As I mentioned in my last Trail Log, the latch on the drive bay holding my OS mirror broke, and a drive popped out. The mirror worked as expected and things kept running.
I was able to replace the cage and rebuild the mirror. But this brought up the question of what if it was the controller that failed or the OS became corrupt? I’ve yet to test a server restore. It’s a long weekend and now’s as good as anytime to test. If I need to reinstall and manually recreate users and shares I have the time. Recreating shares and users would never be fun, but at least it would be a time of my choosing.
No sense tempting fate and I did check to make sure that the resent backups worked without error which is a luxury an unexpected failure won’t allow. To simulate the failure I’d delete the mirror and recreate it from scratch including an initialization. While the same hardware, it would be as bad as starting with a new controller.
This is how I have the server backup configured (double click for bigger picture):
The backup goes to an external USB drive and runs at noon and 11PM. The backup has been running reliably and not reporting any errors. So I was ready to check the reliability of those reports.
The restore wasn’t straight-forward but it wasn’t too complicated and it did work. After the restore I had a working server with all my shares and users.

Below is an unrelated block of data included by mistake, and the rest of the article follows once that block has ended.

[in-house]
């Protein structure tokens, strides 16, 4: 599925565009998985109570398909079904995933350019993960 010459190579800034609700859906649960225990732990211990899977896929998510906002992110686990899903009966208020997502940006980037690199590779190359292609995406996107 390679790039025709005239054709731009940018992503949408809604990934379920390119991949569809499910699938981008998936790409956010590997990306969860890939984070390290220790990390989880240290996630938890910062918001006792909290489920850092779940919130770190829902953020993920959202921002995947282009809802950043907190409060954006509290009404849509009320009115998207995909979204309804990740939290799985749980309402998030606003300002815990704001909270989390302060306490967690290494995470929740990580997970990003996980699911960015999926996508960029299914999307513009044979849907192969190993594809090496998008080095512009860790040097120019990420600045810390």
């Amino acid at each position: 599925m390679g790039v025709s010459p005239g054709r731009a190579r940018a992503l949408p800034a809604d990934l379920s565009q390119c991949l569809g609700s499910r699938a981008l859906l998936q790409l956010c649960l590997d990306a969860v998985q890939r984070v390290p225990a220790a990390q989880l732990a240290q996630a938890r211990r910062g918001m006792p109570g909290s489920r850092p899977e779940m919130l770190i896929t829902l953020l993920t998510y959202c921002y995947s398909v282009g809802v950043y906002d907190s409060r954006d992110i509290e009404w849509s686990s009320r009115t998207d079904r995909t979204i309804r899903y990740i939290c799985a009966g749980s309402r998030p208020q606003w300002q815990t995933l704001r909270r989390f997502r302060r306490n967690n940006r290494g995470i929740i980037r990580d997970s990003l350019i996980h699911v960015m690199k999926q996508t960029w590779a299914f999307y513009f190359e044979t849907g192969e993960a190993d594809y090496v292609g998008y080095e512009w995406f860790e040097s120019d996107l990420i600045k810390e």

Some tips from my experience:
- I needed to recreate my install configuration. When I installed I only had the system drive connected. When I tried doing the restore with all drives connected (excluding all but the system mirror as a restore location) the restore process stopped by saying there were no suitable drives for the restore. Removing power from all but the OS drives solved the problem. I suspect this is because with all the drives connected the OS mirror wasn’t seen as the primary drive (just like during an install with all the drives connected).
- The repair process didn’t always find the system backup on the external drive on the first scan. Sometimes I had to force a rescan then it was found. If the scan was quick I knew it hadn’t looked hard enough and told it to look again. Annoying but it just took persistence.
- I still needed to load the drivers for the OS Raid Controller before it could be found. So any drivers needed for the original install will be needed for the restore. Although once the restore is done whatever drivers were installed on the server will be used.
- The restore itself was quick, taking less than 15 minutes once the drives disconnected.
- The first reboot after the restore failed with a bootmgr not found error. But it’s been fine since then.
- The times displayed for the image backups (indicating the time the backup would be made) were GMT –8 hours, which is not the same as my server (GMT –5) so the times appeared a bit off until I read the offset and realized why. (Redmond centric I guess)
- The restore is back to when the backup was made, so any data that changed since then (such as for add-ins) will be lost and have to be recreated.
So, for that last bullet point: Cloudberry saves its information to the C: drive so after the restore I did a repository sync to make sure it was all up to date. But the restore itself worked fine. All my backup plans and repositories were still configured.
I don’t have any other add-ins but if there were any they maintain data on drive C: it would need to be refreshed.
The bottom line – I’m happy to know the server backup actually works. Not that I doubted Microsoft (no, really) but nice to know it works with my hardware with my configuration.